Cardiac arrest occurs when the heart unexpectedly stops beating, due to faulty electrical signaling that affects heart rate. Sudden cardiac arrest is, more often than not, fatal, and it requires immediate specialized attention in order for the worst outcome to be prevented.
According to the latest data available to the American Heart Association (AHA), in 2016, more than 350,000 people experienced a cardiac arrest outside of hospital, and, of these, only 12 percent survived.
The main factors that influence susceptibility to cardiac arrest include age, biological sex, race, and existing cardiovascular and metabolic conditions. Therefore, the National Heart, Lung, and Blood Institute say that older men, black people, and individuals with a diagnosis of coronary heart disease or diabetes are most at risk.
Because of the poor outcome of cardiac arrest, many who consider themselves at risk may try to avoid certain activities, such as sex, believing that they render them more exposed.
But new research on which a number of prestigious institutions — including Helsinki University Hospital in Finland and the Cedars-Sinai Medical Center in Los Angeles, CA — collaborated has revealed that it is unlikely that cardiac arrest will occur during sexual intercourse.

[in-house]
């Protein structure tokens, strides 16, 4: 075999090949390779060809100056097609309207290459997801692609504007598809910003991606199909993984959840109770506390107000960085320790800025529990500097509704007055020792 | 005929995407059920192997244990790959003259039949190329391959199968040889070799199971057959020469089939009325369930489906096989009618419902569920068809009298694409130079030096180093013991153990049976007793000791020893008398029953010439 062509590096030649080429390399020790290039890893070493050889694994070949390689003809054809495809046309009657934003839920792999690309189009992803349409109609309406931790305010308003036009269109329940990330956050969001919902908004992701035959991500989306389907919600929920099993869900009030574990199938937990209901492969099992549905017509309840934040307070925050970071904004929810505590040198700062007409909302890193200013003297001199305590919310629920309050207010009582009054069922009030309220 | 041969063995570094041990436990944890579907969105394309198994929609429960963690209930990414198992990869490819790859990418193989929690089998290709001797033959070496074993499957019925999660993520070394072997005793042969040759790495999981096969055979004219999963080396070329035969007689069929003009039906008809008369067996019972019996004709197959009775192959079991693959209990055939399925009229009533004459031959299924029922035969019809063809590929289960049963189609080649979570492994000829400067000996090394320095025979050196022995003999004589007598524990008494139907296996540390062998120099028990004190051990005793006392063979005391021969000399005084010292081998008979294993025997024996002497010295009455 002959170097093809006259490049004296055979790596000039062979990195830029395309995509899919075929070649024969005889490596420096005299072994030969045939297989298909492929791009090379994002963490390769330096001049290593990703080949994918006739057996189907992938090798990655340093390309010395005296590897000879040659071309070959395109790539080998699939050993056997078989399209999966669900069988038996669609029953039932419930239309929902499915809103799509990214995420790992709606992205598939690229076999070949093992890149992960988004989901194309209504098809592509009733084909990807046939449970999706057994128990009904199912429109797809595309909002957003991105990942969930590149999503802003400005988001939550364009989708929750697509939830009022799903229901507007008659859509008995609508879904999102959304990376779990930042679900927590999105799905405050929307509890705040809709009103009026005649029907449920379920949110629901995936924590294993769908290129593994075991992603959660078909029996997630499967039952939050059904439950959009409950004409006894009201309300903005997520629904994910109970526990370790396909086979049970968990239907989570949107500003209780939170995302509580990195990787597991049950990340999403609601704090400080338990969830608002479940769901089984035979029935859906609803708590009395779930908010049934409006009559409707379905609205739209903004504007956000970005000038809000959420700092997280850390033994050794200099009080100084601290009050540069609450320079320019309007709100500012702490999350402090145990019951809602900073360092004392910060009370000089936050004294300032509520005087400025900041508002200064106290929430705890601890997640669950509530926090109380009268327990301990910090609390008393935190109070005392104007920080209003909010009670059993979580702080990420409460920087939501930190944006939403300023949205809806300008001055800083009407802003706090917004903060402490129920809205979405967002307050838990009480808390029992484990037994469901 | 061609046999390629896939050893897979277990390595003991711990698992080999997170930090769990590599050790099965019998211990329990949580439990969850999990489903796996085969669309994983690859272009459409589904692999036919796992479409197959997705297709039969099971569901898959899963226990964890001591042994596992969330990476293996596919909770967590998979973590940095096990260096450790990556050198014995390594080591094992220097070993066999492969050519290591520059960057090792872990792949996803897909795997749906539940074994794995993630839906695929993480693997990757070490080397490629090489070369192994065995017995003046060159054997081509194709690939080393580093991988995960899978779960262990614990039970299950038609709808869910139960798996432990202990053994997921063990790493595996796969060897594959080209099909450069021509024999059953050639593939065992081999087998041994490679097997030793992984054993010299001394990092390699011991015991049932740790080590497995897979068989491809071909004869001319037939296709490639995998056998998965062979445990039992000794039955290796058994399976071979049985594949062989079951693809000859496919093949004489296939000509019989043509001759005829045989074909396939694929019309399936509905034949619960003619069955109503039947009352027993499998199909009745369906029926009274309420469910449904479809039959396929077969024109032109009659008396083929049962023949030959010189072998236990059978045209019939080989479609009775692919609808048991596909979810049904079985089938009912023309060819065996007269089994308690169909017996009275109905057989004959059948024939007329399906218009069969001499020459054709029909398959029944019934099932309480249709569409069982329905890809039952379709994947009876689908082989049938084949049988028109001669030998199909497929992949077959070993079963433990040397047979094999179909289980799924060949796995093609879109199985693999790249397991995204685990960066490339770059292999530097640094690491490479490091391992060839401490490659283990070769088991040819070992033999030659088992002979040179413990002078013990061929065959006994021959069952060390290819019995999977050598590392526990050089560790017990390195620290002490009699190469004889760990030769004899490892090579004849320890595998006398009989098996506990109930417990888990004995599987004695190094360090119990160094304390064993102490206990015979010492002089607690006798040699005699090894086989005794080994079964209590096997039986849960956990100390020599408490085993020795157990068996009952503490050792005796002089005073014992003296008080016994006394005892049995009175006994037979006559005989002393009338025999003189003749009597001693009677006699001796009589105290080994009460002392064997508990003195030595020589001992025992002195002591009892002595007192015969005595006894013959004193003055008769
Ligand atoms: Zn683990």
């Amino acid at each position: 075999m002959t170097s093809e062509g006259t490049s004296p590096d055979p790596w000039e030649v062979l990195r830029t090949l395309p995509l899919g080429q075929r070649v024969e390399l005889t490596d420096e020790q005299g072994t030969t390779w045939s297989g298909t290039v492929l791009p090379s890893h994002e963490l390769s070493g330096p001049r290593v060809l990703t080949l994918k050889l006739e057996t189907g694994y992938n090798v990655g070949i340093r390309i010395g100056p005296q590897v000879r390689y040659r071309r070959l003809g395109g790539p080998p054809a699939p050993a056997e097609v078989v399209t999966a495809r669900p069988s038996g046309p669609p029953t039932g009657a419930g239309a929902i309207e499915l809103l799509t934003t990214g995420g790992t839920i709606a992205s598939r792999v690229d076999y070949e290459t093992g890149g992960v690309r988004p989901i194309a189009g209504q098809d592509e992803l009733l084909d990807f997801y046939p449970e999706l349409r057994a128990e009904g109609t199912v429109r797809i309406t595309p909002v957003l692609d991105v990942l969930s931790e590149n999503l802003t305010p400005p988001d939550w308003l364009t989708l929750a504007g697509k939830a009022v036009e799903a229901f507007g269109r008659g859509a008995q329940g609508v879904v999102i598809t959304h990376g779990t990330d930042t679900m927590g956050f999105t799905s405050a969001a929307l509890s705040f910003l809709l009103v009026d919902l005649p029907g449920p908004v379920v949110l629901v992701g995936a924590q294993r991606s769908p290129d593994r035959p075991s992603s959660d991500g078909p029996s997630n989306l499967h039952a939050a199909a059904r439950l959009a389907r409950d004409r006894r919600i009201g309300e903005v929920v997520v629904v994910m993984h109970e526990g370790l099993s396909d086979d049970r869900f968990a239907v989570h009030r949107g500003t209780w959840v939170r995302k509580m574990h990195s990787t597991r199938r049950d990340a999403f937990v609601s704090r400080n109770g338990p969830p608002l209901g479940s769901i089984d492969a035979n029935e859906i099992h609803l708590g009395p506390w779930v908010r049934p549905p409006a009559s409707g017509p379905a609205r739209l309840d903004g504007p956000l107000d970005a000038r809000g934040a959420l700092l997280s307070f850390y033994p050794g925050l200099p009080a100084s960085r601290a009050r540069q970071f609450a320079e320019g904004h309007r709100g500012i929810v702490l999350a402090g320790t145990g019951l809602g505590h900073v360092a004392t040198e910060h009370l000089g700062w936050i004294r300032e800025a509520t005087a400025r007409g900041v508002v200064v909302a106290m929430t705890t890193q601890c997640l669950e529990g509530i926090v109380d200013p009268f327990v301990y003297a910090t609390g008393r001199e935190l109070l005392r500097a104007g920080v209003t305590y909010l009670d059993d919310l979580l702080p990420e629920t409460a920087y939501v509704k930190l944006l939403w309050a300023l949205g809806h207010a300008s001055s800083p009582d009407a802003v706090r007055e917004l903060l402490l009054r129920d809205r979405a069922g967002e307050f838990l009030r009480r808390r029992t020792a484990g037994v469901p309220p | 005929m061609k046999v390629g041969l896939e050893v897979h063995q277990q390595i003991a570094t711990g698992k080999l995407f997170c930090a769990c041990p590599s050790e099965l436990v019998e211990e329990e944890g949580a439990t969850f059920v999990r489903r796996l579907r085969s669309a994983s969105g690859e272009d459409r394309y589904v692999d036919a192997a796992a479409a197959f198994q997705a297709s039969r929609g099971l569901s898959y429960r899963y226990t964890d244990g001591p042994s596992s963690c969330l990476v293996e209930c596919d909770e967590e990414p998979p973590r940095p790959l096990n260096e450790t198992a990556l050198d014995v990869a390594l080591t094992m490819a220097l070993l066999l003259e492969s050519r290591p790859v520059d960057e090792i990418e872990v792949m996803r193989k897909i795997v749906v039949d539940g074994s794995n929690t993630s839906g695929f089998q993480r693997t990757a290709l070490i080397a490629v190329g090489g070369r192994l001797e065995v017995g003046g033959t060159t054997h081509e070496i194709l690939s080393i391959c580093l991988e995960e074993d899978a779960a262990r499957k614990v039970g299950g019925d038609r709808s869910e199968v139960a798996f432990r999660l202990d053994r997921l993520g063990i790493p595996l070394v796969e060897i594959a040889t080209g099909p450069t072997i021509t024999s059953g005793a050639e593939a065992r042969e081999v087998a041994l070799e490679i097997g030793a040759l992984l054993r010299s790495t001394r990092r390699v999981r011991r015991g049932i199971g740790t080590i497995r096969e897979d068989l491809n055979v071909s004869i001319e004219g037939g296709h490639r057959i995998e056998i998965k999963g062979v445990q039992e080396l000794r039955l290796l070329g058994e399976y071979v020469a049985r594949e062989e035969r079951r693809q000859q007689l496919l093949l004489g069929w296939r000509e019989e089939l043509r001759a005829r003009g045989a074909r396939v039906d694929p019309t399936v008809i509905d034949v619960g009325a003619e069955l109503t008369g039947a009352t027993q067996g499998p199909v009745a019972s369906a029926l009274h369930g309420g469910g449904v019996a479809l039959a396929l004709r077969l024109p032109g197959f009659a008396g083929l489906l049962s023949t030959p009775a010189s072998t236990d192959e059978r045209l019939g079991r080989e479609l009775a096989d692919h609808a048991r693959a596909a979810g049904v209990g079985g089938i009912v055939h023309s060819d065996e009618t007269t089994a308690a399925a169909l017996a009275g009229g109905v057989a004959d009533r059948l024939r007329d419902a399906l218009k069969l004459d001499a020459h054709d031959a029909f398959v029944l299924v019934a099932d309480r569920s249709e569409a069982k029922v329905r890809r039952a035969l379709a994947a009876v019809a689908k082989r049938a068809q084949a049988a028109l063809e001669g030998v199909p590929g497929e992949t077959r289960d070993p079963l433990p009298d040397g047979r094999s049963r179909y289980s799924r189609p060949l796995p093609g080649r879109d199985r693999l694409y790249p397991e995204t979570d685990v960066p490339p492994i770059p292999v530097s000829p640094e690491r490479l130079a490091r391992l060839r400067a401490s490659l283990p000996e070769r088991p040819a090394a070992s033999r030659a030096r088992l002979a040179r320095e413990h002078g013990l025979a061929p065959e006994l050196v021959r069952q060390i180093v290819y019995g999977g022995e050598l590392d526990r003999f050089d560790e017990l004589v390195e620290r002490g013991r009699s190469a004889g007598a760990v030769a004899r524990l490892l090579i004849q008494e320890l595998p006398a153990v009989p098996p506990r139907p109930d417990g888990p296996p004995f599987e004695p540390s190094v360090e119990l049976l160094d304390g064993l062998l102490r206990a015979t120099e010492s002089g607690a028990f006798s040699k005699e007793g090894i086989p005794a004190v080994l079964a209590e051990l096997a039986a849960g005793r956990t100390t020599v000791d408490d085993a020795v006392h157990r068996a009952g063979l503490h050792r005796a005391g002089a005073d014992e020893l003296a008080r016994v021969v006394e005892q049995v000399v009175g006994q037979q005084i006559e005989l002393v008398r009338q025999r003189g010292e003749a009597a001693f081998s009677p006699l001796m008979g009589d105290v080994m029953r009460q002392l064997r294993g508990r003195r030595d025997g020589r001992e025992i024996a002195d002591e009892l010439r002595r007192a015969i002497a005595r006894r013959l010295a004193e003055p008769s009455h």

The findings of the study, whose first author was Dr. Aapo Aro — from Helsinki University Hospital — were presented yesterday at the AHA’s Scientific Sessions 2017, held in Anaheim, CA.
Low incidence of cardiac arrest due to sex
The researchers reviewed the medical records of adults from a Northwestern community in the United States between 2002 and 2015. In a population of around 1 million individuals, the team identified 4,557 cases of cardiac arrest.
For a case of cardiac arrest to be considered related to sexual activity, however, it was required to have occurred either “during or within 1 hour of sexual intercourse.”
Of all the instances of cardiac arrest that the researchers identified, only 34 (0.7 percent) were considered “related to sexual activity,” with 18 cases having occurred during sex and 15 cases immediately after.
In all, men were likelier to experience cardiac arrest due to sexual activity: 1 percent of all cases among male adults were related to intercourse. For women, only 0.1 percent of cardiac arrest events were due to sex.
Despite low risk, CPR should be promoted
Perhaps even more surprisingly, people who experienced SEX-SCA were typically younger than expected, at approximately 60 years. Also, African Americans were more exposed than other groups, accounting for 19 percent of SEX-SCA cases.
There were no significant differences in terms of cardiac disease history and medication across groups, although ventricular fibrillation and tachycardia were more common than other heart conditions.
Individuals who had cardiac arrest during or straight after sex only received cardiopulmonary resuscitation (CPR) from their partner in a third of all cases, despite the fact that it can be life-saving.
Looking at the numbers, the researchers concluded that the overall risk of cardiac arrest being triggered by sexual activity was low, and even lower for women.
Still, while these results are reassuring, Dr. Aro and colleagues highlight the necessity of educating the general population about the importance of CPR, as well as knowing how to perform this procedure correctly.